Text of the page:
When a book has worked its way into your cranium and is making a home for itself within the darker recesses of your very soul, the natural inclination is to talk to somebody about it. And when that book was ostensibly written for kids, all the more reason. That’s the problem with my job as a children’s librarian. Sometimes I’m the only person I know who has read one book or another and I have to wait patiently in the interim. Usually this isn’t a problem, but once in a while a novel like The Riverman comes along and it’s all that I can do to keep myself from forcing it into the hands of family and friends repeatedly with desperate cries of “Read this, PLEASE!” emanating from my lips. Reviewing is the best possible therapy in these cases, so buckle up, kids. What we’re dealing with here is a book of contradictions worth noting and reading and loving and hating by turns. Mature stuff, to say the least.
What do you do when the girl next door asks you to write her biography? If you’re Alistair Cleary you’re initially quite flattered. Then, as you hear her story, that sense of pride may begin to fade. When Fiona Loomis informs Alistair that he needs to hear her tale because she regularly escapes to a magical land called Aquavania where a villain called The Riverman is waiting to steal her soul, he’s understandably perturbed. It seems far more likely that the creepy uncle living in her house is the source of these dark fantasies and the boy becomes determined to save her. Yet as more time goes on, Alastair begins to notice unnerving parallels between Aquavania and the small town in which he lives. Parallels that begin to suggest there’s more to Fiona’s story than anyone could possibly imagine.
First and foremost, we’re going to have to face facts here. I’ve been noticing a distinct increase in the number of books I’d categorize as “Middle School” being published these days. This year alone we’ve seen Nightingale s Nest by Nikki Loftin, The Crossover by Kwame Alexander, and this. The books aren’t for 9-year-olds, but by the same token you wouldn’t immediately hand them to a 16-year-old. When a public librarian reads a book of this sort they have to make an assessment. Does it incline more towards children or teens? A lot of the time, I’d say children. A Song for Bijou by Josh Farrar, for example, was a tale about middle school first love, but there wasn’t anything overtly mature about it. The same goes for the aforementioned Alexander and Loftin books. But when it comes to The Riverman I’m afraid I fall on the other side of the fence. First, there’s Alistair’s voice. He doesn’t read like a 12-year-old in the least. One might say this is because he’s looking back on a time when he was younger but then there are the other elements to the tale. Gunplay. Nude selfies alluded to, as well as a lot of innocuous allusions to sex. Alastair’s very real fear that Fiona is being sexually abused (though he never says that in so many words) is some of the most mature content, but overall this is just an older title. A book that a 15-year-old is going to get a LOT more out of than a 10-year-old. Would a teen willingly pick it up? If you sell it to them right they will.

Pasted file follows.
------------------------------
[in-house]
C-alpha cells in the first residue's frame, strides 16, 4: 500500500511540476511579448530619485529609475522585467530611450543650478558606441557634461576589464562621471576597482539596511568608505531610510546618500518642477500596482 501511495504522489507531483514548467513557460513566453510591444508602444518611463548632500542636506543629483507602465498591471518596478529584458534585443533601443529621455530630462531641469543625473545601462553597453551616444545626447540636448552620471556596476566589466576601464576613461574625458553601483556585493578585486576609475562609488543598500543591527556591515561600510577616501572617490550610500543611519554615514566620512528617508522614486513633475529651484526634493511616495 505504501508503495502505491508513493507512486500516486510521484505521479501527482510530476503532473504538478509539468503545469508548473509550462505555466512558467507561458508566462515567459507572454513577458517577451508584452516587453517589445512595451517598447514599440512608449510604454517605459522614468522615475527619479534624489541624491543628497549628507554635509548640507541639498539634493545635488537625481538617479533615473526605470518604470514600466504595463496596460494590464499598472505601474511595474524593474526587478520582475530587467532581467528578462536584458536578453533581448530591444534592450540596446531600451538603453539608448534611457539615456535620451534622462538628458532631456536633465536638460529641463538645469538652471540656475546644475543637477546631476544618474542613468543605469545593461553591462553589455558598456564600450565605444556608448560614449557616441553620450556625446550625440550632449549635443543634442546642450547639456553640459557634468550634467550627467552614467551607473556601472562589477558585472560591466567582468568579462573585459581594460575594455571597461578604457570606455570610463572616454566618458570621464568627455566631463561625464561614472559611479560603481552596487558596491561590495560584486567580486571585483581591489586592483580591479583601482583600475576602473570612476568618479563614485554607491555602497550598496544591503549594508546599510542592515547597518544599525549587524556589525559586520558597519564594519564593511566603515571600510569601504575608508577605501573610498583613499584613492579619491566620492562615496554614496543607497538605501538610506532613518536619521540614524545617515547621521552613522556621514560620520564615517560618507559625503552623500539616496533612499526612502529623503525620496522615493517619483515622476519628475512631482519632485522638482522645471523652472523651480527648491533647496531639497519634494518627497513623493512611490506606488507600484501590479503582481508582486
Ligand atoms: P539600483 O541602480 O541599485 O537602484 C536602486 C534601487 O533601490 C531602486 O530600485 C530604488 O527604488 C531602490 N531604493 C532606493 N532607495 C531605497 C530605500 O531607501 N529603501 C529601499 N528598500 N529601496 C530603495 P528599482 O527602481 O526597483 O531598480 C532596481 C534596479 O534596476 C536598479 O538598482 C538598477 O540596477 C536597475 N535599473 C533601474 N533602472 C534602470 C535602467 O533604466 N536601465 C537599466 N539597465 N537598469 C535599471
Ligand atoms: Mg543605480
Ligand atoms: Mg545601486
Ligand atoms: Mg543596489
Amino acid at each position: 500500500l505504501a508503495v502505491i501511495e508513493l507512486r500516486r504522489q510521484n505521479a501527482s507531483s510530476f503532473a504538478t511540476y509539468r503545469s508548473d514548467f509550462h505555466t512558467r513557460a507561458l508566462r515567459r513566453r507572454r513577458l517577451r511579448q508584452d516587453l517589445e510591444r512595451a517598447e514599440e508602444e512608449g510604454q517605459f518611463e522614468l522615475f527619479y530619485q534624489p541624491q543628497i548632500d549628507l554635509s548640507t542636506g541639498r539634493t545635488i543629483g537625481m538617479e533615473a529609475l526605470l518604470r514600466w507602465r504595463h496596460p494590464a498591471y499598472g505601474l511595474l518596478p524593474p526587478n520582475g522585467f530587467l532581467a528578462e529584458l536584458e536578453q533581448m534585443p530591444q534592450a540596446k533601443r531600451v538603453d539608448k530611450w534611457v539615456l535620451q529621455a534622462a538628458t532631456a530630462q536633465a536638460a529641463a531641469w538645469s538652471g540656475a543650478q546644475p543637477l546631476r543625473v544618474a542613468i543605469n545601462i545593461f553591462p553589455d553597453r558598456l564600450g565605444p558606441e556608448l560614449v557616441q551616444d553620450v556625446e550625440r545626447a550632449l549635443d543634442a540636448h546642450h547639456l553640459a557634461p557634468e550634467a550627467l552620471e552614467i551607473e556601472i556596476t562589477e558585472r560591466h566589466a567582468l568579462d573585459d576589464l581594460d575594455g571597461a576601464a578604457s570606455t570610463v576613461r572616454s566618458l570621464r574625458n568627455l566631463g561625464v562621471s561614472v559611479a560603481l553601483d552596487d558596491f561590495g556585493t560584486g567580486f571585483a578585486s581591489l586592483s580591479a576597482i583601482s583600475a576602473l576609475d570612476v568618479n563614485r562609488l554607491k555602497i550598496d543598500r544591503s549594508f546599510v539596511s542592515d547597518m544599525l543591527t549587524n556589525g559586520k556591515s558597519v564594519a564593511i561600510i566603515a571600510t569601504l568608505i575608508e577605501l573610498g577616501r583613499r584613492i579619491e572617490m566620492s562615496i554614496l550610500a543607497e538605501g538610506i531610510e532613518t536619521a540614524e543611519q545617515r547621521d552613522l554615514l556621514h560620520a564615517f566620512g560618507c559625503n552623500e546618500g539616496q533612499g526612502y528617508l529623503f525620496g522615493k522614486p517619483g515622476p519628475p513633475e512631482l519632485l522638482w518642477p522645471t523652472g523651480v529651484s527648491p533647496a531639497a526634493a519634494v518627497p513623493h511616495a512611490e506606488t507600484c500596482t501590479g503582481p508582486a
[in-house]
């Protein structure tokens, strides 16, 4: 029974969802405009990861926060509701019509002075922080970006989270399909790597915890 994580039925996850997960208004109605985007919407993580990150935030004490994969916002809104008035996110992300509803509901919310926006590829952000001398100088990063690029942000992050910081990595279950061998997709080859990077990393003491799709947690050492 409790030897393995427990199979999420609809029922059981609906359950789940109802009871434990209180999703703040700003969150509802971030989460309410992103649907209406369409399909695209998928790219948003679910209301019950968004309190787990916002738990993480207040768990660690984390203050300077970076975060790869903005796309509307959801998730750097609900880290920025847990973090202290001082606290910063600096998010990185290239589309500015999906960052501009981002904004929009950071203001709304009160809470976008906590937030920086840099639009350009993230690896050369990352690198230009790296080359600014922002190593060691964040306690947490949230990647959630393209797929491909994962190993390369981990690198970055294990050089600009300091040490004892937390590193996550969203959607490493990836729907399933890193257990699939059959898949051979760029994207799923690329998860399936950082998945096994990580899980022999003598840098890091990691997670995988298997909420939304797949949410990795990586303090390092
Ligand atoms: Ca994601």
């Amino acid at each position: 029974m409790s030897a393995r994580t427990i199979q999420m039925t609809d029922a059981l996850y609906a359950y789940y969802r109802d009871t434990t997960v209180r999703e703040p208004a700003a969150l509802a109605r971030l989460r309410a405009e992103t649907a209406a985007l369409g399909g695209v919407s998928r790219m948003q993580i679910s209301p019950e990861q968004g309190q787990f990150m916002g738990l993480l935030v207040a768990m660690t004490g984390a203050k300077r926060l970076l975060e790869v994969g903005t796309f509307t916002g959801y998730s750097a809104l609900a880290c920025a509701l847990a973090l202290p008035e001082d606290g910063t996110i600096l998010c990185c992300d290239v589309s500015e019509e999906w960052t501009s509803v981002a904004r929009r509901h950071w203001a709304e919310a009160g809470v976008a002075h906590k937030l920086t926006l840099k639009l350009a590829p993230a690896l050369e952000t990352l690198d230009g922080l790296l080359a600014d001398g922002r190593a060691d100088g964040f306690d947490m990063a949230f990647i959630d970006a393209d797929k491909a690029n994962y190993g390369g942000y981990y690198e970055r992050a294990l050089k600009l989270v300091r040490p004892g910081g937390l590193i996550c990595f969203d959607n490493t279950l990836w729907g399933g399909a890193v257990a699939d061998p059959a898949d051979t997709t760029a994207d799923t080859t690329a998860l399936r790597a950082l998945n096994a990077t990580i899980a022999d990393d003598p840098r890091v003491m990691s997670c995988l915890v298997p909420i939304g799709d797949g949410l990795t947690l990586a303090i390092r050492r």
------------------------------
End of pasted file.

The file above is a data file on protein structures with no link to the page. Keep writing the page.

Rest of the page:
For the young librarian working in the field of children’s literature, there comes a day when they are reading a work of historical fiction only to find that the book takes place when they themselves were a child. The number of books out there that are set in 1987 are few and far between but they do exist. For me to find that the characters in this book were pretty much my exact age . . . that was unnerving. If I’m going to be an honest reviewer, maybe it made the book that much closer to my own experiences and, therefore, my reading heart. So take what I say with a grain of salt, eh?
The writing sets this apart from every other book out there right from the start. Now if an author chooses to write in the first person then they face a vast and difficult problem. How does one go about imbuing a protagonist with personality when they are not the most interesting person in the room 90% of the time? This problem is particularly acute in The Riverman. Alistair, after all, is a Nick Carraway in a world of Gatsbys. Even his dad’s fascinating. Giving the boy a personality is imperative to the plot (for one thing, more than one person appears to be vying for his attention) but at the same time the book’s focus isn’t really on him. Fortunately, it seems to me that Alistair got a successful personality infusion right from the get-go. When a strange girl asks him to pen her biography he embraces the plan, patched elbows and all. His immediate desire to plunge into the unknown and goofy bodes well for the young man. What comes after is just gravy.